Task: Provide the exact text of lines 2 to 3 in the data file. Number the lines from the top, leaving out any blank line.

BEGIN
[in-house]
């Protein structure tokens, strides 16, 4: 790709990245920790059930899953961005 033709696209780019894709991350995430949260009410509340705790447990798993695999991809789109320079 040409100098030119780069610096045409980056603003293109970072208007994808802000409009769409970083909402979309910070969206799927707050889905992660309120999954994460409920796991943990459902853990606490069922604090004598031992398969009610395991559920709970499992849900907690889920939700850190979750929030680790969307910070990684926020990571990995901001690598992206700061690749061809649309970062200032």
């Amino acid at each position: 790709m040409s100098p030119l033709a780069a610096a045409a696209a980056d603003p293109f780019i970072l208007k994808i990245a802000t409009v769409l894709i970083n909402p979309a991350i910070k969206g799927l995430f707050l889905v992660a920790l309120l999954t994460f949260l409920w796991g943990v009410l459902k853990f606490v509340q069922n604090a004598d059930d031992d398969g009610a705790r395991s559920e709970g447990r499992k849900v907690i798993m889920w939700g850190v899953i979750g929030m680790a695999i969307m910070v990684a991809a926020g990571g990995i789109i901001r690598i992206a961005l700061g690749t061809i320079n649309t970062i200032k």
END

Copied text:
């Protein structure tokens, strides 16, 4: 790709990245920790059930899953961005 033709696209780019894709991350995430949260009410509340705790447990798993695999991809789109320079 040409100098030119780069610096045409980056603003293109970072208007994808802000409009769409970083909402979309910070969206799927707050889905992660309120999954994460409920796991943990459902853990606490069922604090004598031992398969009610395991559920709970499992849900907690889920939700850190979750929030680790969307910070990684926020990571990995901001690598992206700061690749061809649309970062200032």
């Amino acid at each position: 790709m040409s100098p030119l033709a780069a610096a045409a696209a980056d603003p293109f780019i970072l208007k994808i990245a802000t409009v769409l894709i970083n909402p979309a991350i910070k969206g799927l995430f707050l889905v992660a920790l309120l999954t994460f949260l409920w796991g943990v009410l459902k853990f606490v509340q069922n604090a004598d059930d031992d398969g009610a705790r395991s559920e709970g447990r499992k849900v907690i798993m889920w939700g850190v899953i979750g929030m680790a695999i969307m910070v990684a991809a926020g990571g990995i789109i901001r690598i992206a961005l700061g690749t061809i320079n649309t970062i200032k």